How do I find hunting land for sale?
April 24, 2020 Land For Sale
Most hunters start by getting invited to go out with their dad or a friend to a property that is all set up and ready to go. This experience is all it takes to get started, but as most hunters grow, the experience of preparing the land and setting up the stands only adds to the satisfaction. Many hunters go through these steps to gain that satisfaction on a lease, but it can be demotivating to know that any year, all of your hard work could be lost. This is why it is so desirable to buy your hunting property. You can make all of the decisions on how it is managed and see the fruits of your labor for years to come. If you reach a point where you have decided you want to purchase some hunting land, the hardest part can be finding the hunting land that deserves all of your time and work for years. While this may be hard merely from a lack of properties that fit your criteria, make sure you're finding everything available by using the right resources. If you think buying hunting land will never be an option, remember, you don't need 100s or 1000s of acres. 5-10 acres of well-placed property can surprise you with trophy bucks and epic turkey hunting.
Online land brokers are becoming more and more popular. There are a bunch of sites that offer land for sale individually for hunting. This can be a great place to start as they have already made sure everything you see counts as hunting property. On almost all of these sites, you can filter the listings by size, price, and location. You can even set up an alert, where as soon as something that fits your criteria is listed, you know. The problem with these places to search is that they are typically on a national level so that you may lose some of the smaller properties or the more recent listings. Even though you aren't buying a home, Zillow can be a valuable resource. Many local realtors post their listings there, giving it a leg up over some of the other national listing sites. You can filter by size and price, and their map option is great to get a better idea of what's available in the particular area you want to hunt. If you're still left dissatisfied with what you're finding, there are more places to check.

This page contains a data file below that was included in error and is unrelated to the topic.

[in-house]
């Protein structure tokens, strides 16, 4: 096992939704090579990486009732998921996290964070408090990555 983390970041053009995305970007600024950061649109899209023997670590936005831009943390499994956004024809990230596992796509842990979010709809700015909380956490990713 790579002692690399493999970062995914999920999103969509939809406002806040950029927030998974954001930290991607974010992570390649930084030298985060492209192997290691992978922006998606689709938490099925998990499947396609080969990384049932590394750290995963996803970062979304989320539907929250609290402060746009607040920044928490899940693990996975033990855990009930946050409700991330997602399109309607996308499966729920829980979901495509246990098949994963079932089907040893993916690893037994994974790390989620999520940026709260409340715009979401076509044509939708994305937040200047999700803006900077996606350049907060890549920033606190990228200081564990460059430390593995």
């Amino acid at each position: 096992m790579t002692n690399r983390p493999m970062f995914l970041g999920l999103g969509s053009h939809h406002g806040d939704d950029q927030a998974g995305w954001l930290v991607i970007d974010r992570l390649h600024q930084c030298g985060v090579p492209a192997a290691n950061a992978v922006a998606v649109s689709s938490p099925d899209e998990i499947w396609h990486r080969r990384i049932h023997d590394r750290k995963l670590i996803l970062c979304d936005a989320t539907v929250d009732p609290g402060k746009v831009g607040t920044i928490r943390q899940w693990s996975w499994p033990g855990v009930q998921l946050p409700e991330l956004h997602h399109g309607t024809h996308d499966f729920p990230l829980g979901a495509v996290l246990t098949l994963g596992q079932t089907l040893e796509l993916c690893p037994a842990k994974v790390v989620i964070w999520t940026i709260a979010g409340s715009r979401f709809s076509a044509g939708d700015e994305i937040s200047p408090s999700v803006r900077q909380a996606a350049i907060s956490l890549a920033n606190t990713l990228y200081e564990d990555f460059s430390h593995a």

Have you considered Facebook marketplace or Craigslist? These get overlooked by many people searching for large ticket items as they think it's more for finding a used grill or a bicycle. They can be an excellent resource for larger ticket items, including cars, houses, and hunting land. This is where you'll find the local listings that haven't made it to any of the big listing sites. A lot of times, people are selling off family land they inherited. They try to sell by owner first to maximize the money they bring in. You may get lucky and find a property that's new to the market and fits your requirements perfectly. Some people may be afraid of getting scammed using sites like this, but you have to approach the listings carefully. Ask a lot of questions before you set up a time to see the property. Never send any of these people money before viewing the property and doing your research. Make sure they are who they say they are, and the property is in their name. Also, you should still have your realtor involved in the communications.
So you've checked everywhere online and can't find the property you want to hunt next season. Time to move on to more direct methods of finding your dream property. Hop in your car and take a ride. Realtors still post for sale signs on properties, and you may drive past something that stands out. Drive down all of the roads in the area you would like to hunt. This can give you a better idea of what to look for when checking online listings, while also giving you a real-world view of what's out there. If you stroll across a property that seems forgotten and fits your bill, you can always reach out to the landowner. Everything is for sale for the right price. Use your county property appraiser's website to find landowner information. This is also an excellent resource for researching structures on the property, lot sizes, and estimated values.
Look at a lot of available properties. Don't look at just any property, but anything checks at least some of your boxes. Maybe it's the right location but a little too small. Do you want a lake on the property, but it has a stream? Don't settle on these properties, but looking will help you. You'll see things you like and don't like. Your realtor will know you're serious. And if you're lucky, you may find a property that checks all of your boxes when you didn't think it would.
The vital part of finding hunting land is to take your time. Be patient and understand that the perfect property will pop up. You now know where to look. You have to figure out what you're looking for. Depending on what you're looking for, you may end up waiting a while, but this can be helpful. A year from now, your budget may be higher than now, and options will start to open up.